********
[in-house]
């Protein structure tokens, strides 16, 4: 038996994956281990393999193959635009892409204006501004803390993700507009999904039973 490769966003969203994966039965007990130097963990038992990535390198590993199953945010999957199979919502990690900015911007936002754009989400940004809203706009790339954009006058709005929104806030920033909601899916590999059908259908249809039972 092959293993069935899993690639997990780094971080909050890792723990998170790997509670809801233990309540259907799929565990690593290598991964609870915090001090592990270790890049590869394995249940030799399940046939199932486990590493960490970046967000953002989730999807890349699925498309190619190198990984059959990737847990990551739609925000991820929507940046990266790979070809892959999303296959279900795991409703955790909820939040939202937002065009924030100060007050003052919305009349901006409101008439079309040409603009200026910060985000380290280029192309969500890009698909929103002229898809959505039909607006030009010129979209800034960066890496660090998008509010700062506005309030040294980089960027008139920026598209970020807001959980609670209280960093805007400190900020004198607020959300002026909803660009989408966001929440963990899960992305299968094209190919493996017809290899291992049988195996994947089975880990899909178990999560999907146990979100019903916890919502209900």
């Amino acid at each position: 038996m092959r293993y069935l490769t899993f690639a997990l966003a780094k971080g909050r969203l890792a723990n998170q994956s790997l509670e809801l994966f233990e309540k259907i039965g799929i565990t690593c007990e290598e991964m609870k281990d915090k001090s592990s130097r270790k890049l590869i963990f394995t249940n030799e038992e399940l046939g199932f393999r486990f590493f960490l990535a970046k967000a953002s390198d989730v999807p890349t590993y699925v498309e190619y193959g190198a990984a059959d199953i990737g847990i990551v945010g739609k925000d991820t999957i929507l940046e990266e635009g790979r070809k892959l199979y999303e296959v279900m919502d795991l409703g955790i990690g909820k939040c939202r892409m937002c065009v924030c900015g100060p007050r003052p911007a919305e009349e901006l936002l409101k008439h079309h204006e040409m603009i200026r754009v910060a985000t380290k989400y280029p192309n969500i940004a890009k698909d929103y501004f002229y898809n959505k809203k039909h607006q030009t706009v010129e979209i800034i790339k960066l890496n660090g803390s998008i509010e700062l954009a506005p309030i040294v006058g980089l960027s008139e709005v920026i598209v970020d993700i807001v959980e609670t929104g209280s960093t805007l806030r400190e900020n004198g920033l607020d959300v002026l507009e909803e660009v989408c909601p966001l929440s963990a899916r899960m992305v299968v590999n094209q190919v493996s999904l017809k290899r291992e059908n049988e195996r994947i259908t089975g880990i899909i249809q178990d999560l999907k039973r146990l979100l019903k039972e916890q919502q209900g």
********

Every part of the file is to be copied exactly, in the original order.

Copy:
[in-house]
């Protein structure tokens, strides 16, 4: 038996994956281990393999193959635009892409204006501004803390993700507009999904039973 490769966003969203994966039965007990130097963990038992990535390198590993199953945010999957199979919502990690900015911007936002754009989400940004809203706009790339954009006058709005929104806030920033909601899916590999059908259908249809039972 092959293993069935899993690639997990780094971080909050890792723990998170790997509670809801233990309540259907799929565990690593290598991964609870915090001090592990270790890049590869394995249940030799399940046939199932486990590493960490970046967000953002989730999807890349699925498309190619190198990984059959990737847990990551739609925000991820929507940046990266790979070809892959999303296959279900795991409703955790909820939040939202937002065009924030100060007050003052919305009349901006409101008439079309040409603009200026910060985000380290280029192309969500890009698909929103002229898809959505039909607006030009010129979209800034960066890496660090998008509010700062506005309030040294980089960027008139920026598209970020807001959980609670209280960093805007400190900020004198607020959300002026909803660009989408966001929440963990899960992305299968094209190919493996017809290899291992049988195996994947089975880990899909178990999560999907146990979100019903916890919502209900």
């Amino acid at each position: 038996m092959r293993y069935l490769t899993f690639a997990l966003a780094k971080g909050r969203l890792a723990n998170q994956s790997l509670e809801l994966f233990e309540k259907i039965g799929i565990t690593c007990e290598e991964m609870k281990d915090k001090s592990s130097r270790k890049l590869i963990f394995t249940n030799e038992e399940l046939g199932f393999r486990f590493f960490l990535a970046k967000a953002s390198d989730v999807p890349t590993y699925v498309e190619y193959g190198a990984a059959d199953i990737g847990i990551v945010g739609k925000d991820t999957i929507l940046e990266e635009g790979r070809k892959l199979y999303e296959v279900m919502d795991l409703g955790i990690g909820k939040c939202r892409m937002c065009v924030c900015g100060p007050r003052p911007a919305e009349e901006l936002l409101k008439h079309h204006e040409m603009i200026r754009v910060a985000t380290k989400y280029p192309n969500i940004a890009k698909d929103y501004f002229y898809n959505k809203k039909h607006q030009t706009v010129e979209i800034i790339k960066l890496n660090g803390s998008i509010e700062l954009a506005p309030i040294v006058g980089l960027s008139e709005v920026i598209v970020d993700i807001v959980e609670t929104g209280s960093t805007l806030r400190e900020n004198g920033l607020d959300v002026l507009e909803e660009v989408c909601p966001l929440s963990a899916r899960m992305v299968v590999n094209q190919v493996s999904l017809k290899r291992e059908n049988e195996r994947i259908t089975g880990i899909i249809q178990d999560l999907k039973r146990l979100l019903k039972e916890q919502q209900g």